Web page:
How is Sliding Friction affected by Surface Texture?
The amount of sliding friction between two surfaces is affected by a number of factors, one of the most obvious being surface texture. But how exactly does the roughness or smoothness of a surface affect its sliding friction? And what about different situations, such as elastic deformation?
Donald K. Cohen PhD has published an interesting article about the effect of surface texture on sliding friction. The results may surprise you!
Friction can be measured using the Bruker UMT TriboLab, a mechanical and tribology testing system. Blue Scientific is the official UK and Nordic distributor; for more information or quotes, please get in touch:
Surface Texture and Friction
The relationship between surface texture and friction between two dry sliding surfaces is more complex than it first appears. It’s linked to the idea of the “real area of contact”, described here:
Bowden was a pioneer in the field of tribology. His work with Taylor explored the theory that dry sliding friction is caused by shearing at junctions formed at regions of contact, known as the real area of contact, between the sliding surfaces.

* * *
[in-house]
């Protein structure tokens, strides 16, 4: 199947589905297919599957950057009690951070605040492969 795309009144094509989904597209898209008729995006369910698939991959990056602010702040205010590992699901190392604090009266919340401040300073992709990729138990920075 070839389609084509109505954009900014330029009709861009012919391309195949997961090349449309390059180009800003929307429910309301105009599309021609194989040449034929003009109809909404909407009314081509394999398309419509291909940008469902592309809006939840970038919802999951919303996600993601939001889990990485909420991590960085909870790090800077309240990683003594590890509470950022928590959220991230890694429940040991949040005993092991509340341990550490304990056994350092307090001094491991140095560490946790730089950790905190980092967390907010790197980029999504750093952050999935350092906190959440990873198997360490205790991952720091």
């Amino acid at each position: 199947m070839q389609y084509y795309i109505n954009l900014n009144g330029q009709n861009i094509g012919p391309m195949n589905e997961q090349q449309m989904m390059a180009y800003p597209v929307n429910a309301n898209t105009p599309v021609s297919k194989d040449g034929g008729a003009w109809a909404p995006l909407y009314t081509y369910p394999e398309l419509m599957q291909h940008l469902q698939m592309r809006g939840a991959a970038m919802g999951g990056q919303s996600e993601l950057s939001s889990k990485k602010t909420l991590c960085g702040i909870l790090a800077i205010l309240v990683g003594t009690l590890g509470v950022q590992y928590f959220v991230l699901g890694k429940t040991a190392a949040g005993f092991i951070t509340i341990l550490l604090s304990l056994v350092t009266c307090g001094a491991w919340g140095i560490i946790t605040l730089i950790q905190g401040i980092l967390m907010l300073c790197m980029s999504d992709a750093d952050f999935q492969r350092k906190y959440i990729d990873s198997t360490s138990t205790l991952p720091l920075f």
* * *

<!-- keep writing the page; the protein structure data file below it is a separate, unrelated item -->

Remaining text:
Depending on the type of roughness and the materials’ properties, the real area of contact does not necessarily depend on the average surface roughness. Making a surface rougher or smoother may not always affect the sliding friction.
In addition to this, for certain textures and materials, making a surface smoother reduces friction. But elsewhere, rougher surfaces can actually have less friction. Donald K. Cohen’s article explains this in more detail, with calculations and examples.
The article discusses how to reduce friction, and how various textures affect the amount of sliding friction, for different types of surfaces:
- Surfaces under plastic deformation
- Surfaces under elastic deformation
- Hard, rough surfaces and plowing
Friction between sliding surfaces can be measured with the UMT TriboLab, a mechanical tester from Bruker. The system has various modules to simulate different friction systems. You can measure friction forces (or coefficients) as a function of various conditions including load, distance traveled and degree of lubrication.
Read the Full Article
You can read the full article by Donald K. Cohen in Quality magazine, which is available online (no registration or fee required). Quality magazine is a publication for the quality assurance industry, focussing on metrologiy, statistical analysis and proces simprovement.
Donald K. Cohen is a managing member of Michigan Metrology LLC and a consultant to Bruker, who developed the UMT TriboLab.